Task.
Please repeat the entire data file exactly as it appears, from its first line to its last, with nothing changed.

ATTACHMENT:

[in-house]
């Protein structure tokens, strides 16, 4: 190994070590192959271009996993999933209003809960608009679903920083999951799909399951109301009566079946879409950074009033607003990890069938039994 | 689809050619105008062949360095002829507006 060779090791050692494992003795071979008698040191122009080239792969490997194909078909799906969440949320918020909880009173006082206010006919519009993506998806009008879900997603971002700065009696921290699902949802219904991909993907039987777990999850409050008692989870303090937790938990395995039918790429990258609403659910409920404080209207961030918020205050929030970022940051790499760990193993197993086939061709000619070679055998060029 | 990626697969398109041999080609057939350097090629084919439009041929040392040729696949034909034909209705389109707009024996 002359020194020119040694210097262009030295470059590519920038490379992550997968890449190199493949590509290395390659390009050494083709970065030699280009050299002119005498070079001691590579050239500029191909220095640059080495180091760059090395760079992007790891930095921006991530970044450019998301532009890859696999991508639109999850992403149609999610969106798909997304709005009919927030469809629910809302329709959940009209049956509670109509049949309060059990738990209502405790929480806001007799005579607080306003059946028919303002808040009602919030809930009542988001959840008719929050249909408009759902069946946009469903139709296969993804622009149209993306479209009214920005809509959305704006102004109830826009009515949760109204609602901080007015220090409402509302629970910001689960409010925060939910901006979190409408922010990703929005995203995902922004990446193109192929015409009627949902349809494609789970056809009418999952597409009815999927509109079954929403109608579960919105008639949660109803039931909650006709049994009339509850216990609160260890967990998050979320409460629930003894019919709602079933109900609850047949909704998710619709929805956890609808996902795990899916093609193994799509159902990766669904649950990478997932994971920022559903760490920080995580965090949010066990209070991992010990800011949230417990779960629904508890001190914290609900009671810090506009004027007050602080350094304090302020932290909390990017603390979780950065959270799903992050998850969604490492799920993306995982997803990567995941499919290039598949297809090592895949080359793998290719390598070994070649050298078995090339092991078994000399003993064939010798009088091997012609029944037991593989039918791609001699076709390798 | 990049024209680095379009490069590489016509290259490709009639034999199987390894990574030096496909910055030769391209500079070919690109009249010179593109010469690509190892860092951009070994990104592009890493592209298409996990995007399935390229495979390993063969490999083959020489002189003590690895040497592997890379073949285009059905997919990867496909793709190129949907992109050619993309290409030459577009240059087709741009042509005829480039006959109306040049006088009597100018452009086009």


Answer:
[in-house]
């Protein structure tokens, strides 16, 4: 190994070590192959271009996993999933209003809960608009679903920083999951799909399951109301009566079946879409950074009033607003990890069938039994 | 689809050619105008062949360095002829507006 060779090791050692494992003795071979008698040191122009080239792969490997194909078909799906969440949320918020909880009173006082206010006919519009993506998806009008879900997603971002700065009696921290699902949802219904991909993907039987777990999850409050008692989870303090937790938990395995039918790429990258609403659910409920404080209207961030918020205050929030970022940051790499760990193993197993086939061709000619070679055998060029 | 990626697969398109041999080609057939350097090629084919439009041929040392040729696949034909034909209705389109707009024996 002359020194020119040694210097262009030295470059590519920038490379992550997968890449190199493949590509290395390659390009050494083709970065030699280009050299002119005498070079001691590579050239500029191909220095640059080495180091760059090395760079992007790891930095921006991530970044450019998301532009890859696999991508639109999850992403149609999610969106798909997304709005009919927030469809629910809302329709959940009209049956509670109509049949309060059990738990209502405790929480806001007799005579607080306003059946028919303002808040009602919030809930009542988001959840008719929050249909408009759902069946946009469903139709296969993804622009149209993306479209009214920005809509959305704006102004109830826009009515949760109204609602901080007015220090409402509302629970910001689960409010925060939910901006979190409408922010990703929005995203995902922004990446193109192929015409009627949902349809494609789970056809009418999952597409009815999927509109079954929403109608579960919105008639949660109803039931909650006709049994009339509850216990609160260890967990998050979320409460629930003894019919709602079933109900609850047949909704998710619709929805956890609808996902795990899916093609193994799509159902990766669904649950990478997932994971920022559903760490920080995580965090949010066990209070991992010990800011949230417990779960629904508890001190914290609900009671810090506009004027007050602080350094304090302020932290909390990017603390979780950065959270799903992050998850969604490492799920993306995982997803990567995941499919290039598949297809090592895949080359793998290719390598070994070649050298078995090339092991078994000399003993064939010798009088091997012609029944037991593989039918791609001699076709390798 | 990049024209680095379009490069590489016509290259490709009639034999199987390894990574030096496909910055030769391209500079070919690109009249010179593109010469690509190892860092951009070994990104592009890493592209298409996990995007399935390229495979390993063969490999083959020489002189003590690895040497592997890379073949285009059905997919990867496909793709190129949907992109050619993309290409030459577009240059087709741009042509005829480039006959109306040049006088009597100018452009086009």